There are times when having more than one oven sounds like a good idea, but whether in a personal kitchen or a restaurant, space is a precious commodity. A new product from Menomonee Falls-based Alto-Shaam Inc., the Vector Multi-Cook Oven, offers professionals the flexibility of up to four ovens in a 21-inch footprint. Getting the product to market in just nine months required a heavy lift from engineering and manufacturing teams operating on a compressed timeline to take full advantage of industry tradeshows. Steve Maahs, president and chief operating officer, turned to Bill Strenglis, an Alto-Shaam board member and retired president of Unified Brands, to lead the effort.
September 2016: Alto-Shaam begins discussions with Dallas-based Appliance Innovation Inc., a design engineering firm that had developed prototypes of what would become the Vector ovens. The product uses structured air technology to direct heat and airflow for a faster cooking process and a more even bake. “This was true innovation,” Strenglis said.
November 2016: The two companies put together a non-binding agreement that gave Alto-Shaam until Jan. 20, 2017 to pull the trigger. Looming on the horizon was The North American Foodservice Equipment Manufacturers Show in February. The show is held every two years.
January 2017: Alto-Shaam acquires the technology from Appliance Innovation. Strenglis’ role shifts from board member leading an acquisition to acting product manager. Alto-Shaam engineer Brad Lynn and a team travel to Dallas to build units and develop knowledge for production. Project engineers begin commercialization work, conducting reliability testing and refining the product.
February: Alto-Shaam unveils prototypes of the Vector ovens at The NAFEM Show, taking advantage of one of the industry’s biggest platforms. “It gives us the ability to have a big megaphone,” Strenglis said. Testing and production planning continue in Menomonee Falls. The manufacturing team brings in materials to produce 40 prototypes, while establishing work instructions, best practices and quality checks. Feedback from the shop floor contributes to design improvements.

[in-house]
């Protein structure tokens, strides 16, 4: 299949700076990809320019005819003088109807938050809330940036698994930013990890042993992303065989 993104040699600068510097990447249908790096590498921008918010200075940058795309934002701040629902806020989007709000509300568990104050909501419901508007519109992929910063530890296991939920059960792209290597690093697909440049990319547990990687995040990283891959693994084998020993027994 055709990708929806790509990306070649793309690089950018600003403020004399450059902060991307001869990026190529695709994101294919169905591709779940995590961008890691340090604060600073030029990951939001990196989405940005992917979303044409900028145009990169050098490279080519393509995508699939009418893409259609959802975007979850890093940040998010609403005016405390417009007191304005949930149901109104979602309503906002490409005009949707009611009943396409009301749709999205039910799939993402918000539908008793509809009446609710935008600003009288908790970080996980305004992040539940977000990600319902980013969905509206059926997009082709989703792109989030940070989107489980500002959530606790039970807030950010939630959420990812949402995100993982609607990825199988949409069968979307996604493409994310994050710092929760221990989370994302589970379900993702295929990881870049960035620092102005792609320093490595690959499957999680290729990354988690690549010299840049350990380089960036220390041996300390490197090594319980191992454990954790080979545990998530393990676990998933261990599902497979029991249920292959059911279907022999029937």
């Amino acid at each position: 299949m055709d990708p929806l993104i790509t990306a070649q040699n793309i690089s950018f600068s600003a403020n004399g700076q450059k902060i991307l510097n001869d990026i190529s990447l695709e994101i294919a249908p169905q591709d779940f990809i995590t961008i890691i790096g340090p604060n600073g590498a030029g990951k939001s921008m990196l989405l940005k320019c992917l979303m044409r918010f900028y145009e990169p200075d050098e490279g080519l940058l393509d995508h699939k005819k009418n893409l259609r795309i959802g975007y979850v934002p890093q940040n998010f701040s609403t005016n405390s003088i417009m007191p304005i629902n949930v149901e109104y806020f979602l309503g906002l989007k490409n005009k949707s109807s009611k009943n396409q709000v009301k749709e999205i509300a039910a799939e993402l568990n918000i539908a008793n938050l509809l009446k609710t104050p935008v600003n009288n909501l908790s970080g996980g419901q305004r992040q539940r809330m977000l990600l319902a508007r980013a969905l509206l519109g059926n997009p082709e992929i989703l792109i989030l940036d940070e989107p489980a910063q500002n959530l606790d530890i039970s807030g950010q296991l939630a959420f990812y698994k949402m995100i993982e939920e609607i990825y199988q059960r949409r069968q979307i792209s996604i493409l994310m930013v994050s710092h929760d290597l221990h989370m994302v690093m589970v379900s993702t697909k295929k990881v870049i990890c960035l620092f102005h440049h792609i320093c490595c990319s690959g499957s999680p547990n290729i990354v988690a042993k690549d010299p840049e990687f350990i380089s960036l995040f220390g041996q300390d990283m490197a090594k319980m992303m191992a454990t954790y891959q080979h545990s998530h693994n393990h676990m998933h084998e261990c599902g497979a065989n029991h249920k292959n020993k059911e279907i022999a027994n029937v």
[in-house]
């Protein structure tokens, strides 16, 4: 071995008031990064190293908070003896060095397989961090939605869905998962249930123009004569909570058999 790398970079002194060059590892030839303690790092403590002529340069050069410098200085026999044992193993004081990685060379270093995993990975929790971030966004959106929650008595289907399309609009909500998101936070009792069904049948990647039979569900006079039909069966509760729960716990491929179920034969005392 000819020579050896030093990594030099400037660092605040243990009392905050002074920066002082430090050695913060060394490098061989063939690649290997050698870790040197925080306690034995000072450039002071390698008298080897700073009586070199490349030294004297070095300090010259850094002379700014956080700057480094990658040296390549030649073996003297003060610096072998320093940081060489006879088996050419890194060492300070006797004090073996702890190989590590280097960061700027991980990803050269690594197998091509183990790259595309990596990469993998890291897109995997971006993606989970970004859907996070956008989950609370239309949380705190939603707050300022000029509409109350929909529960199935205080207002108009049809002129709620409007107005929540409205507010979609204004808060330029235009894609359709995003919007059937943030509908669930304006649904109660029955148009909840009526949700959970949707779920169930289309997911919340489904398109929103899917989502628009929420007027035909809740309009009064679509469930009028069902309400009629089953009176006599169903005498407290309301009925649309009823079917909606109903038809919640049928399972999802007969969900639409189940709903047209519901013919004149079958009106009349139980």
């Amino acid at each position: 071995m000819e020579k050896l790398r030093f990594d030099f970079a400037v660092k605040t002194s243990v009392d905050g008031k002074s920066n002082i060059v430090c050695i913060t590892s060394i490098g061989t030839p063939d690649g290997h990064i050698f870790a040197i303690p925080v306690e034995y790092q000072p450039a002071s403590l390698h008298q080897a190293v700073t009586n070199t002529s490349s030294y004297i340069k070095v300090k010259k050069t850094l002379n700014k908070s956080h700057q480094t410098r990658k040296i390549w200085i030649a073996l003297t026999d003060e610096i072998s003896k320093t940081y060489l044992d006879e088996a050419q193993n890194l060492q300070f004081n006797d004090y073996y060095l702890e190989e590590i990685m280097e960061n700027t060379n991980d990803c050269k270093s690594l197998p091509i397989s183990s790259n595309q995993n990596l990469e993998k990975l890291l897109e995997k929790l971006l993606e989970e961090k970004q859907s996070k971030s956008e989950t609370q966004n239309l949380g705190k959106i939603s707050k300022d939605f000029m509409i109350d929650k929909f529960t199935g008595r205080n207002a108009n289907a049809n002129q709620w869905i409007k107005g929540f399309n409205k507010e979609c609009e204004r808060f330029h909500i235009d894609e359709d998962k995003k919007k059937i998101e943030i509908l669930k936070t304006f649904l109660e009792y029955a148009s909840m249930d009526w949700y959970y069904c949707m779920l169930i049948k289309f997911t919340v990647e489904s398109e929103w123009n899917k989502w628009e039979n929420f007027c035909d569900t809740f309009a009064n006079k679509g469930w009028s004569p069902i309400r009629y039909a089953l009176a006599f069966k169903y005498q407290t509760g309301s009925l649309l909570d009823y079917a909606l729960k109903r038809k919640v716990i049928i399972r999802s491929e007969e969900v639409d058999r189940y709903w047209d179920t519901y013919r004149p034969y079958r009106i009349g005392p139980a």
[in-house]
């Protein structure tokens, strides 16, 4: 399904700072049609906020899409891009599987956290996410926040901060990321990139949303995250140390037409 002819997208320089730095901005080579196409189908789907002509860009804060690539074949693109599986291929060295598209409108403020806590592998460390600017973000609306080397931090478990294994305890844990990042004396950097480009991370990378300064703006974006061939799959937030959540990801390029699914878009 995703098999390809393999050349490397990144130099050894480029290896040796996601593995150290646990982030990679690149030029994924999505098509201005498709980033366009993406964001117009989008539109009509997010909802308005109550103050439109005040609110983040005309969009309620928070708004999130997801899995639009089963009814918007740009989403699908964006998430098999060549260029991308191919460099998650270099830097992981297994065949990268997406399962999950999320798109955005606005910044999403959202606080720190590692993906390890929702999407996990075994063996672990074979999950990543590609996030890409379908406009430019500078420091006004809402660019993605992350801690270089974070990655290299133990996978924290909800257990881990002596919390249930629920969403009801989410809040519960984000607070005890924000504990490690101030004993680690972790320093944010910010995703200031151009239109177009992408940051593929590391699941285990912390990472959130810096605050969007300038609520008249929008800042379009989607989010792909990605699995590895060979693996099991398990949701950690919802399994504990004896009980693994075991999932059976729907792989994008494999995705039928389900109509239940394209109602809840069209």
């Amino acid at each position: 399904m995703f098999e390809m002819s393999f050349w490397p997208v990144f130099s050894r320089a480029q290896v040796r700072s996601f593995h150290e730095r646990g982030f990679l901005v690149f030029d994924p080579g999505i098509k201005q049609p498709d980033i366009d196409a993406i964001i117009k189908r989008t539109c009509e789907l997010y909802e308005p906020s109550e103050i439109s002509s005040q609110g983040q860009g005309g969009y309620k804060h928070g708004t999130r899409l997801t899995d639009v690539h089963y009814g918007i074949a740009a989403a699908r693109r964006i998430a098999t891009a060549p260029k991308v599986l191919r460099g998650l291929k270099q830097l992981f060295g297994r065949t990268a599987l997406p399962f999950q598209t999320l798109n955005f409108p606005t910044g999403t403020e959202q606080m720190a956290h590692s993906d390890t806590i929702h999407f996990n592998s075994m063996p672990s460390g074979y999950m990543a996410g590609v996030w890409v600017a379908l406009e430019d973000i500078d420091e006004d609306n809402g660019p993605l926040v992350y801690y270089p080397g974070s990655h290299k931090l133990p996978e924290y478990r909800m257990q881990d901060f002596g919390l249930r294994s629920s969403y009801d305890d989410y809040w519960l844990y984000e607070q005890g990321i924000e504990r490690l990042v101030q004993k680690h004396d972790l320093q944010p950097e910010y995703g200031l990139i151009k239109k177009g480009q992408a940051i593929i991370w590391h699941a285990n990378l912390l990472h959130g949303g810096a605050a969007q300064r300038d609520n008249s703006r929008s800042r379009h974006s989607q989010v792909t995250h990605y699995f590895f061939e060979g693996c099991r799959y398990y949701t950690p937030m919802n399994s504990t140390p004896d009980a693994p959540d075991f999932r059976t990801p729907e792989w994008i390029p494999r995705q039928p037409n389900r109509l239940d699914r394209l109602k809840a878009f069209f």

March through May: The Vector ovens are recognized with a Kitchen Innovations Award from the National Restaurant Association. Work continues on preparing for production. Chris Novak, Alto-Shaam project engineer, pointed out having motors and heating elements isn’t something new, but combining four units in one presents additional challenges. “When you start putting it together in new ways, the interactions are where things fail,” he said, stressing the need for reliability testing. Alto-Shaam unveils half-size production units at the National Restaurant Association show in May and begins taking orders, less than nine months after first being introduced to the technology.